dis­play, online order­ing, and inven­tory man­age­ment. The def­i­n­i­tion of e-​commerce includes busi­ness activ­ity that is

business-​to-​business (B2B), business-​to-​consumer (B2C).

Elec­tronic Data Inter­change (EDI): Inter­com­pany, computer-​to-​computer trans­mis­sion of busi­ness infor­ma­tion in

a stan­dard for­mat. For EDI purists, “computer-​to-​computer” means direct trans­mis­sion from the originating

appli­ca­tion pro­gram to the receiv­ing, or pro­cess­ing, appli­ca­tion pro­gram. An EDI trans­mis­sion con­sists only of

busi­ness data, not any accom­pa­ny­ing ver­biage or free-​form mes­sages. Purists might also con­tend that a standard

for­mat is one that is approved by a national or inter­na­tional stan­dards orga­ni­za­tion, as opposed to formats

devel­oped by indus­try groups or companies.


Embargo: Per­tain­ing to a state­ment or for­mula based upon expe­ri­ence or obser­va­tion rather than on deduc­tion or

theory.

End-​of-​Life: Plan­ning and exe­cu­tion at the end of the life of a prod­uct. The chal­lenge is mak­ing just the right

amount to avoid: 1) end­ing up with excess, which has to be sold at great dis­counts or scrapped, or 2) end­ing up with

short­ages before the next gen­er­a­tion is available.

End-​of-​Life Inven­tory: Inven­tory on hand that will sat­isfy future demand for prod­ucts that are no longer in

pro­duc­tion at your entity. This dif­fers from obso­lete inven­tory because there is an expected future require­ment for

these products.

End Item: The top level item in a bill of mate­ri­als. Typ­i­cally a fin­ished prod­uct which can be sold as a completed

item or repair part.

Syn­onym: Fin­ished Goods Inven­tory

ETA: The Esti­mated Time of Arrival.

ETD: The Esti­mated Time of Departure.

Exception-​Based Pro­cess­ing: A com­puter term for appli­ca­tions that auto­mat­i­cally high­light par­tic­u­lar events or

results which fall out­side pre-​determined para­me­ters. This saves con­sid­er­able effort by auto­mat­i­cally finding

prob­lems and alert­ing the right per­sons. An exam­ple would be where a shorted item on a pur­chase order receipt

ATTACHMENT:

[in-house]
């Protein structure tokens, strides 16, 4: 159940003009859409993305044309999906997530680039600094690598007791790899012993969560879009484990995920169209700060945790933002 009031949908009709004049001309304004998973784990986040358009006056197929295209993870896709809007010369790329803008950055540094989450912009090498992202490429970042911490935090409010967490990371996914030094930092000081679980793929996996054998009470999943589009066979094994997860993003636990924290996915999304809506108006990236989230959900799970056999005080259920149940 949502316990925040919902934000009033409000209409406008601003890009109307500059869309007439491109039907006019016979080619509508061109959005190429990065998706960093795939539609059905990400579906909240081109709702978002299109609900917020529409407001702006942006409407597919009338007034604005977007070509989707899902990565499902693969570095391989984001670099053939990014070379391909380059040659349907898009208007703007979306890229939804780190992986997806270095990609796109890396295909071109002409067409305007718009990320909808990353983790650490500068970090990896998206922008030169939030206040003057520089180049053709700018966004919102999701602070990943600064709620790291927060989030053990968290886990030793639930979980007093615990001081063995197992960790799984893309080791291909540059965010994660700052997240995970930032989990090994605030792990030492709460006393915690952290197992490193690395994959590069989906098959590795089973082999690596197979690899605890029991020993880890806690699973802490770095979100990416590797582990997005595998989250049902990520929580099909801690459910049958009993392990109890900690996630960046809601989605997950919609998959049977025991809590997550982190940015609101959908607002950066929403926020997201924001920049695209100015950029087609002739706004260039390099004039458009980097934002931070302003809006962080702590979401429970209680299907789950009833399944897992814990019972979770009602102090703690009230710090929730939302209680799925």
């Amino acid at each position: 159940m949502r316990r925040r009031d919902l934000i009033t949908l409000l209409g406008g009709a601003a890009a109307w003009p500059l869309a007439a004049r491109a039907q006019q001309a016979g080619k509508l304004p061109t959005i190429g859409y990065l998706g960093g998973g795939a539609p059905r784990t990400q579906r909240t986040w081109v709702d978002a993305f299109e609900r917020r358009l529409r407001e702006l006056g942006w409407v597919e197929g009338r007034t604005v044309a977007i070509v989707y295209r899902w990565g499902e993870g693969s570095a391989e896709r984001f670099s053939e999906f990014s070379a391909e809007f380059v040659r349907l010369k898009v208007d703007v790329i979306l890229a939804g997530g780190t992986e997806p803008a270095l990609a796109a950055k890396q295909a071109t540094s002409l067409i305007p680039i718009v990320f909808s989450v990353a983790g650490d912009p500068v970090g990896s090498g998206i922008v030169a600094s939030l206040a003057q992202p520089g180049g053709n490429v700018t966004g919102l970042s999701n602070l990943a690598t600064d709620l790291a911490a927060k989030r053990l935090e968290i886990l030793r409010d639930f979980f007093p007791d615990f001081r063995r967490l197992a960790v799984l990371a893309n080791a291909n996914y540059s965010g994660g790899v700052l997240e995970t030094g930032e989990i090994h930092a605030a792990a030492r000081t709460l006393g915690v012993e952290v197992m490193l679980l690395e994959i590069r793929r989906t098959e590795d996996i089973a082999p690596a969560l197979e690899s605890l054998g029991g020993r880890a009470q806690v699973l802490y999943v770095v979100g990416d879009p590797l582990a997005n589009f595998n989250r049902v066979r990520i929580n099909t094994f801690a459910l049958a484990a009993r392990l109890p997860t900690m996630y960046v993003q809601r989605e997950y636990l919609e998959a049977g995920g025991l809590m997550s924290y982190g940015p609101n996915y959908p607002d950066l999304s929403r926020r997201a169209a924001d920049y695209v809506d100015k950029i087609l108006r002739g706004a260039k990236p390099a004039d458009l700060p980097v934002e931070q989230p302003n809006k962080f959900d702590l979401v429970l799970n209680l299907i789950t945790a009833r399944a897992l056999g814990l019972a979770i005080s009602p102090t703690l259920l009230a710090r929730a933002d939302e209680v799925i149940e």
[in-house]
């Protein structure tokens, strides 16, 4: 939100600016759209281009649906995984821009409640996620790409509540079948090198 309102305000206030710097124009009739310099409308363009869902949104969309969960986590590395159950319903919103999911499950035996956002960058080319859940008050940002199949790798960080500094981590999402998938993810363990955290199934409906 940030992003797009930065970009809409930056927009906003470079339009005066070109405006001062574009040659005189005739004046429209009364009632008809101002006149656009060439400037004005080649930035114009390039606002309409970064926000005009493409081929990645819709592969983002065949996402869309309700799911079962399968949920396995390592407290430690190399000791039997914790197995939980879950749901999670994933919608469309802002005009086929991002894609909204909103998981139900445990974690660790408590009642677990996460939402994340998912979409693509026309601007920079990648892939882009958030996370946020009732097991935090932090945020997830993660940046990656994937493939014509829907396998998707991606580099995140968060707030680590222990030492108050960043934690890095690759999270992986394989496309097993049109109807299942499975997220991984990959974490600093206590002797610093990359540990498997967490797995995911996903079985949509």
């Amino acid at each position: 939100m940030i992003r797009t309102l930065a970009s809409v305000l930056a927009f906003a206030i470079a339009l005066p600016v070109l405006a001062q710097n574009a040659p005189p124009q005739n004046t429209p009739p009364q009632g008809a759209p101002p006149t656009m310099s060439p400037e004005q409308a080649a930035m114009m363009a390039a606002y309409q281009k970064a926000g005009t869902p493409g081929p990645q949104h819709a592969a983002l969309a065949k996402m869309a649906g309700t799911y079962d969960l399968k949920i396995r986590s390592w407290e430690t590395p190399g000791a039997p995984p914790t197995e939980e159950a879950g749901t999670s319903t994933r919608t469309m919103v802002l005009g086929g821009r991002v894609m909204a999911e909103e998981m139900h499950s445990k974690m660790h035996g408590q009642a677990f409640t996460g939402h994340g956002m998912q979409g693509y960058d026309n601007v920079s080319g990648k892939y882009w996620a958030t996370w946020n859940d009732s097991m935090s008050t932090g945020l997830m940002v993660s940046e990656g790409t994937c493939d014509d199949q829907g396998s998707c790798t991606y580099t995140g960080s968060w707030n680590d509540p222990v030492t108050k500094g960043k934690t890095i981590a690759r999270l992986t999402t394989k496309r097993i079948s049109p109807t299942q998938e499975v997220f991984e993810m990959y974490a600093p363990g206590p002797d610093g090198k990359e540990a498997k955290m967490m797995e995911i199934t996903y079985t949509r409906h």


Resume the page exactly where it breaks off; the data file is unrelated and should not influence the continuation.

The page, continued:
would auto­mat­i­cally notify a pur­chas­ing agent for follow-​up.

Ex Works (EXW): An inter­na­tional trade term (Incoterms, Inter­na­tional Cham­ber of Com­merce) requir­ing the seller

to deliver goods at his or her own place of busi­ness. All other trans­porta­tion costs and risks are assumed by the

buyer.

Excep­tion Mes­sage: See Action Mes­sage

Excep­tion Rate: A devi­a­tion from the class rate; changes (excep­tions) made to the classification.

Exempt Car­rier: A for-​hire car­rier that is free from eco­nomic reg­u­la­tion. Trucks haul­ing cer­tain com­modi­ties are

exempt from Inter­state Com­merce Com­mis­sion eco­nomic reg­u­la­tion. By far the largest por­tion of exempt carrier

trans­ports agri­cul­tural com­modi­ties or seafood.

Expe­dit­ing: 1) Mov­ing ship­ments through reg­u­lar chan­nels at an accel­er­ated rate. 2) To take extra­or­di­nary action

because of an increase in rel­a­tive pri­or­ity, per­haps due to a sud­den increase in demand.

Syn­onym: Stockchase

Export: 1) In logis­tics, the move­ment of prod­ucts from one coun­try to another. For exam­ple, sig­nif­i­cant vol­umes of

cut flow­ers are exported from The Nether­lands to other coun­tries of the world. 2) A com­puter term refer­ring to the

trans­fer of infor­ma­tion from a source (sys­tem or data­base) to a target.

Export Bro­ker: An enter­prise that brings together buyer and seller for a fee, then even­tu­ally with­draws from the

transaction.

Export Com­pli­ance: Com­ply­ing with the rules for export­ing prod­ucts, includ­ing pack­ag­ing, label­ing, and

documentation.

Export Dec­la­ra­tion: A doc­u­ment required by the Depart­ment of Com­merce that pro­vides infor­ma­tion as to the

nature, value, etc., of export activity.